The Elizabethans and their friends do not seem to have settled
on any one form of salutation for letters, such as "Dear Mom..."
Overall, the conventions of letter writing were as formal as
if they were speaking in person, or perhaps even more so!
Perhaps the most nearly standard brief opening is something like: My humble duty remembered...
Salutations are often long and full of blessings and humility.
The date is usually at the end.
In these examples, I have left the punctuation more or less
intact, except that they often used a virgule (/) instead of
a period to indicate a full stop. They also used commas
with considerable abandon, and they do ramble on. The word
(sig.) indicates the signature.
Note: Numbers are frequently
given in lower case Roman numerals, with the last "i" in a
number written as a "j". For example, viij March.
Short notes for special occasions:
- To a very noble mother.
- Right honourable, with our most humble and
dutiful thanks for your ladyship's bountiful
goodness towards us all times, my wife and I have
made bold to present your Honourable Ladyship with
such poor and homely things for a simple new year's
gift as this place can afford, beseeching that
according to your ladyship's accustomed goodness,
you will vouchsafe them in good part; and we shall
pray most earnestly to God almighty to send your
honourable ladyship many happy healthful new years.
The almighty preserve your ladyship in health and send
you a good and comfortable end of all your great
troubles and griefs. Wynfield this Tuesday the v of
November at viij of the clock at night 1588
Your honour's most dutiful bound obedient servant
The Privy Council to Master William More
- (The direction reads: To our very loving friend W. More,
After our very hearty recommendations we have thought meet,
for good consideration, to require you to signify unto us
by your private letter, whether the Earl of Southampton,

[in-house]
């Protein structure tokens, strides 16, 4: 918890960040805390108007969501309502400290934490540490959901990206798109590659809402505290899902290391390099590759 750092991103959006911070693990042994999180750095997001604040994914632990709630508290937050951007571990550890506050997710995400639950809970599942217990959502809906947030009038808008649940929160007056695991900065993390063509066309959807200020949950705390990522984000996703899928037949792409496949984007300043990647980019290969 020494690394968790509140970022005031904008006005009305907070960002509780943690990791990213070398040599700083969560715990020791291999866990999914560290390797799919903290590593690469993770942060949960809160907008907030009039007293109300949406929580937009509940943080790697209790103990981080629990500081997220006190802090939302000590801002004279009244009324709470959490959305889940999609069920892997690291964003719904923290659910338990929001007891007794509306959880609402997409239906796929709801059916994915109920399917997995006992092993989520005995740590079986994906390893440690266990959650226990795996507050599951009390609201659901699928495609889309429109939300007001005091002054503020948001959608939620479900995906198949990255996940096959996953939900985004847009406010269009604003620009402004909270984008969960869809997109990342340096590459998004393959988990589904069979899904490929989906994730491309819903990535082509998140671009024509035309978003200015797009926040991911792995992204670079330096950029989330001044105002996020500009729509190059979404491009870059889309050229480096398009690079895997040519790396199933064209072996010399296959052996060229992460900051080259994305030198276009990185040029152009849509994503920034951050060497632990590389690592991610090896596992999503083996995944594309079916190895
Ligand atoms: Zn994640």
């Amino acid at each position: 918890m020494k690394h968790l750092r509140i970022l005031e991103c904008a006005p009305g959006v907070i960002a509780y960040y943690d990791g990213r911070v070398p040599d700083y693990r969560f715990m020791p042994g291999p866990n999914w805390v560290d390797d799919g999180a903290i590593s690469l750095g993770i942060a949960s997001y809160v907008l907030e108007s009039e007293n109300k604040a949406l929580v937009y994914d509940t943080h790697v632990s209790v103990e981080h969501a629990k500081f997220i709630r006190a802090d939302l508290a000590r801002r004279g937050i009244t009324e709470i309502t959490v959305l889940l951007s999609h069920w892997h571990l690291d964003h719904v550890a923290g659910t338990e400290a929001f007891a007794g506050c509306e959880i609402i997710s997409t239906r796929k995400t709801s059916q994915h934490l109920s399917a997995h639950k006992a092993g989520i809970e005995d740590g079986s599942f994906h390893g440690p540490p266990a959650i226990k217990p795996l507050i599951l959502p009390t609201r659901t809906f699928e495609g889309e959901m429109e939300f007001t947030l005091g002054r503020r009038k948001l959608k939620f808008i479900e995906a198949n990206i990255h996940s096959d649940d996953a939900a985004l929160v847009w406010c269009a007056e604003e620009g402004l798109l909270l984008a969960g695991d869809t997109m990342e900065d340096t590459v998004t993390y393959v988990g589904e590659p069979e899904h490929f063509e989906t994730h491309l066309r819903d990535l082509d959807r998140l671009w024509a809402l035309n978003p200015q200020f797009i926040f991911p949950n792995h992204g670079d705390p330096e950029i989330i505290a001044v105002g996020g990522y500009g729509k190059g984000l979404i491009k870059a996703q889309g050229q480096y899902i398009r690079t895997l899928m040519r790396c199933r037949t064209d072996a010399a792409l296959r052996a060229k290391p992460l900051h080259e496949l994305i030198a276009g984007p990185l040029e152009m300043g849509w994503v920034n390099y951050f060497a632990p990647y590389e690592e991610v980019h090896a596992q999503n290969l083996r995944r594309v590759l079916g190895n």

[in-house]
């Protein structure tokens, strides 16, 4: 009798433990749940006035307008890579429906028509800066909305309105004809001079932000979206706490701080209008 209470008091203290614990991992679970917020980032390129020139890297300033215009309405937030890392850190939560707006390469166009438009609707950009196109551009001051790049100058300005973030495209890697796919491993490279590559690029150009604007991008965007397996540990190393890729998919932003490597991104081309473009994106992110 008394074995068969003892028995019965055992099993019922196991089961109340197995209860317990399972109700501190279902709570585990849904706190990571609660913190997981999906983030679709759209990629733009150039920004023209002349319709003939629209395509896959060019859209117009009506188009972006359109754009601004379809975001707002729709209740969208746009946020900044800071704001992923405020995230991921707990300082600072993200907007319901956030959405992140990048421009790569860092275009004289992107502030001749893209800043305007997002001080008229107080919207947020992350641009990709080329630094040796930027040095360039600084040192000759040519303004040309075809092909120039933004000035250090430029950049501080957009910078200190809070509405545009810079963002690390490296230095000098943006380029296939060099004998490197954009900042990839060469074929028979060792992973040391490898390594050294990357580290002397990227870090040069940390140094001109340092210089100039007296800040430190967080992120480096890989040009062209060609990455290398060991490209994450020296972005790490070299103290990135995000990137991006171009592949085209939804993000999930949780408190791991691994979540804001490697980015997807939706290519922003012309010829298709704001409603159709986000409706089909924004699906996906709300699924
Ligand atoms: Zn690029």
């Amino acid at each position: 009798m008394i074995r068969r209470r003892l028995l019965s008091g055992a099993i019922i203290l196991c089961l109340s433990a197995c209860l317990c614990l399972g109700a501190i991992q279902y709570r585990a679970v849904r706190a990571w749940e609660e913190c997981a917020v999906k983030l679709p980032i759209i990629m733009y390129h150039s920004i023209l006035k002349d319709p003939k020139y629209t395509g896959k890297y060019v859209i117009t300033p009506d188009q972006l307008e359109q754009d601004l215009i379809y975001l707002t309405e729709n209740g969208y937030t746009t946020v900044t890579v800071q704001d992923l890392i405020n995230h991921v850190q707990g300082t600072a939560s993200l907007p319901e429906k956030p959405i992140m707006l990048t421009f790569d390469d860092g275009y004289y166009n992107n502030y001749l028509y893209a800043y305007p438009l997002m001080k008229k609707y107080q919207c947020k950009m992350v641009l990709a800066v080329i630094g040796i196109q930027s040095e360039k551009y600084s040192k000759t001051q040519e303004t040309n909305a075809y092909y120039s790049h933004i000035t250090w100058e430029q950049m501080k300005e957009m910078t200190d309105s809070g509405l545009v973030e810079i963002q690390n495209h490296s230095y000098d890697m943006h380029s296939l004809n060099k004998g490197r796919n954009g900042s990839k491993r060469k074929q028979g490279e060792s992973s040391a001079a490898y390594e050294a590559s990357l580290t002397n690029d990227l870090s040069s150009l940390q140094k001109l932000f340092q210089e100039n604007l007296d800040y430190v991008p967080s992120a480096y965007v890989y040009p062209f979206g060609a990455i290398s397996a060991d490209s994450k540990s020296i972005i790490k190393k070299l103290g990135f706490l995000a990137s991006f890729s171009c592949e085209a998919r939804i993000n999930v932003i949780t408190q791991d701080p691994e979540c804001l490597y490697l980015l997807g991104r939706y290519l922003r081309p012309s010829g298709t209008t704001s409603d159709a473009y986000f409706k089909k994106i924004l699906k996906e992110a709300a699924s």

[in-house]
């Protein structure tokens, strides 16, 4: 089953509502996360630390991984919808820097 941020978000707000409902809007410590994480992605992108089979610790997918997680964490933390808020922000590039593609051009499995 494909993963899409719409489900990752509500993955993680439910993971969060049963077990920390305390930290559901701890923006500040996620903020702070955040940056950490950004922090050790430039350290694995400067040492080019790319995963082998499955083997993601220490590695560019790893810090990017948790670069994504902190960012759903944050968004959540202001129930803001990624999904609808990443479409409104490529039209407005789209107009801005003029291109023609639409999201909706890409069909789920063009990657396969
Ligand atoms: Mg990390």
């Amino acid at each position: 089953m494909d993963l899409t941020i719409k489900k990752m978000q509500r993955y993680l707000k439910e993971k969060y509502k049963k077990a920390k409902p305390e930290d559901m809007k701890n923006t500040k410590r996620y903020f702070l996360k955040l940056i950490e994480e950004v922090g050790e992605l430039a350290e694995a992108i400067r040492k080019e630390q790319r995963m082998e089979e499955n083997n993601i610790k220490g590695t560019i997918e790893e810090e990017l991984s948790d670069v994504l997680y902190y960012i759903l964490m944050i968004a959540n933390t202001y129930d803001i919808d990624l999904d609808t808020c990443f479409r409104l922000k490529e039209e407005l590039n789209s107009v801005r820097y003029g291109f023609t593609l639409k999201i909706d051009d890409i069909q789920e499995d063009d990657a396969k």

at present remaining in your house, do come to Common
Prayer or not; and in case he have not so done already,
then we require you as of yourself to move and persuade
him thereunto, and of that he shall do or hath done, and
shall answer thereupon, we pray you to advertise us with
convenient speed. And so we bid you farewell.
From Windsor, the xviij of October, 1570
Your loving friends,
(signed by) North, Bedford, Leicester, Howard, Cecil,
Knollys, Mildmay, & Crofts.
- To a relative
- Good uncle, after my heartiest commendations to you and to mine aunt...
- To a friend
- After my very hearty commendations...
- To a mother
- My humble duty remembered...
- To a noble man
- Right Worshipful, My humble duty remembered, hoping in the Almighty of your health and prosperity which on my knees I beseech him to long to continue...
- To a noble relative
- Your lordship's assured friend and kinsman
- To an equal who has done (or perhaps been asked) a favor
- Thus indebted to you for your pains taken for me, I bid you farewell.
Sprowston, this xx of April. Your friend,
- To a friend
- Thus I commit you to god's good protection.
From Hampton Court the 2d of January 1592. Your very assured friend
- To a parent
- And thus with commendations from my partner and sister with
thanks for our good cheer, and not forgetting Aunt Lettyce,
with blessing to Mall, nephews Lewis, Harvey, and Nick, and Nan,
with our humble duty to my mother we commit you to God this
- To the Queen
- And so I bid your Grace and the rest heartily farewell.
From my house in the Strand this xix of March, 1596, Your assured
To a noble mother
- And so humbly craving your ladyship's daily blessing to
us both, we most humbly take our leave, Tutbery the last of
Your ladyships humble and obedient son
To a brother
- I pray you remember my duty to my good mother.
This with my kindest commend to you and my good sister,
wishing you all happiness, I rest your loving sister
Court at Woodstock
this 26th August 1599
To a kinsman
- Your very assured loving friend and kinsman
To a mother
- With the remembrance of my humble duty unto you,
I humbly take my leave and rest,
Your dutiful and obedient son,
Dawson and Kennedy-Skipton: Elizabethan Handwriting
Rowse: Southampton, Shakespeare's Patron
The Lisle Letters, Muriel St. Clare Byrne, ed.
27 March 2008 mps